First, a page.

Protestors walked down University Avenue to the City Hall, where a moment of silence was followed by speeches from the general public and writing hopes for a better future on postcards tied to a “wishing tree.” (Mia Knezevic)

Stepping Forward

In light of the anti-Asian hate and resulting movements against such prejudices, local communities have made attempts to counter xenophobia and move in solidarity for Asian Americans. On March 19, Principal Wendy Stratton condemned anti-Asian racism through a schoolwide Schoology message, sending solidarity and support to the many Asian American students impacted both personally and mentally by the occurrences.

On March 22, a little less than a year after Tanaka’s first attempt to bring attention to anti-Asian sentiments in Palo Alto, the City Council unanimously passed a resolution to denounce and combat xenophobia and racism towards all racial groups in Palo Alto, but more specifically the Asian American and Pacific Islander community. “I’m hoping that this will unite Asians somewhat in terms of standing up for each other,” Tanaka said. “We can’t keep having a higher standard for Asian hate crimes.”

Arima also attended the March 22 City Council meeting and spoke in favor of the resolution, believing that the handling of ani-Asian hate incidents in Palo Alto should be made more transparent. “If any [instances of anti-Asian hate] happen, it is important for the public to know—for the rest of the world to know—what has actually been happening,” she said. “The record for Asian hate crimes is zero in Palo Alto. So, what is counted as a hate crime, and what is not counted as an anti-Asian hate crime?”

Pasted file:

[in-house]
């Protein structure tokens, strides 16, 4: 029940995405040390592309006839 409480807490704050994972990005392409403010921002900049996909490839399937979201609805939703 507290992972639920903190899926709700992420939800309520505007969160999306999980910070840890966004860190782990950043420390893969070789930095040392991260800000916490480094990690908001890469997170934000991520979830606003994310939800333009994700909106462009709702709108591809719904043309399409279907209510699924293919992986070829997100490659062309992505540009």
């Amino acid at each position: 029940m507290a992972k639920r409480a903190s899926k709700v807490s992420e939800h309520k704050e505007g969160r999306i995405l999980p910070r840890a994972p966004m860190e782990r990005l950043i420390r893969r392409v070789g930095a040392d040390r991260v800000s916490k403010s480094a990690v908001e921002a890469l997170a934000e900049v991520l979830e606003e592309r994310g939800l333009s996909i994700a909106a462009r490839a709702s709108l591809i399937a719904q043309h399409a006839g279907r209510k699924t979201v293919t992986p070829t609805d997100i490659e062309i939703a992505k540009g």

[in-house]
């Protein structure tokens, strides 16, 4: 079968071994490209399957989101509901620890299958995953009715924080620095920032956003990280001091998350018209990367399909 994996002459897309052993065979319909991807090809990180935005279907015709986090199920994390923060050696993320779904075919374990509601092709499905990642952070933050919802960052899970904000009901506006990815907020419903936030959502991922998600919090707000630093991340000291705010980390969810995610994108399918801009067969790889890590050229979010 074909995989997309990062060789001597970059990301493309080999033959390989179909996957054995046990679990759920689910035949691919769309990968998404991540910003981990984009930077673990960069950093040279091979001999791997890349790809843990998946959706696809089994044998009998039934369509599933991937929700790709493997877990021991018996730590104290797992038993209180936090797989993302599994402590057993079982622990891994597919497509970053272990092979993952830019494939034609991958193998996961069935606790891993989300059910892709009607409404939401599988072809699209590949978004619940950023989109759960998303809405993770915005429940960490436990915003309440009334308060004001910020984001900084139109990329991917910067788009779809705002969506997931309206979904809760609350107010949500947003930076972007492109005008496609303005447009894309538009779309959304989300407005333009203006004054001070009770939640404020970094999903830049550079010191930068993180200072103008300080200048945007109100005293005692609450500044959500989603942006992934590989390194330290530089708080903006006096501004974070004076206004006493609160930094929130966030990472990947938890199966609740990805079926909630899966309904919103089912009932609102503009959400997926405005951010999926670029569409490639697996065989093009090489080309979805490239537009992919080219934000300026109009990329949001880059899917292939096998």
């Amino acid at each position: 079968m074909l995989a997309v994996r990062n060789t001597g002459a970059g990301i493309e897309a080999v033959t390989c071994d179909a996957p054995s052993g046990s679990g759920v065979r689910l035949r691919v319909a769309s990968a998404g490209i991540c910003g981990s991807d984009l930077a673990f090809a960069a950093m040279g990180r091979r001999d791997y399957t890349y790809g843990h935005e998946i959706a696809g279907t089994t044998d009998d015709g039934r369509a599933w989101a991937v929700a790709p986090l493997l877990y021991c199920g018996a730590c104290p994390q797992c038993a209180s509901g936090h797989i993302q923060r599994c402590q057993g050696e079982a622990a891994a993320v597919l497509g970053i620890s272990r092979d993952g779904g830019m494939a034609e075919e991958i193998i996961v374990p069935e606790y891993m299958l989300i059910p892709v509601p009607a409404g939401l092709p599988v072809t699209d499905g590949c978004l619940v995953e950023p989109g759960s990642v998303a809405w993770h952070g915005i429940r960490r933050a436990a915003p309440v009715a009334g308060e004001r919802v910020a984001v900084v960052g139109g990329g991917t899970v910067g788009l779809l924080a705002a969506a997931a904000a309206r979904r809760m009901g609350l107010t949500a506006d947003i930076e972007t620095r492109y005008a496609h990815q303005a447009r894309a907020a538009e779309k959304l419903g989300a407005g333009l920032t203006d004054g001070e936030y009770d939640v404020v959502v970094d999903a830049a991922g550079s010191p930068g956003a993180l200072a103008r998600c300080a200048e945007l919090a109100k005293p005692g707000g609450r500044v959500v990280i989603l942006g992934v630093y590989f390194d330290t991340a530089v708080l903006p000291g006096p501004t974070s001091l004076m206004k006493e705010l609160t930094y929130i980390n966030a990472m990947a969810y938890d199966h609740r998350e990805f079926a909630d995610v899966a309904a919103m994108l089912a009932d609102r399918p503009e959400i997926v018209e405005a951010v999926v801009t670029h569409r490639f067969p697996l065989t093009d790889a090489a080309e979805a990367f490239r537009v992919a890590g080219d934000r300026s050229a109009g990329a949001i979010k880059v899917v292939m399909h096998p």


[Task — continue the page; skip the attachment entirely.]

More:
Margaretta Lin believes that education is key to putting an end to the model minority myth. “Today, we’re not taught about each other’s histories in this country, and so when we’re not taught the truth and the reality of our experiences here in this country, it’s really easy for stereotypes about racial groups to become dominant,” she said.

Similarly, Chen believes that ultimately, the cure to racism and ignorance is education. “I think a lot of it comes down to education, but it [needs to] start from the very beginning of schooling, and I believe that that’s true for all racial groups, whether you’re talking about Native Americans, Black communities or Asian Americans,” she said. “[Education] needs to start from the beginning, so that you don’t just learn this whitewashed version of history.”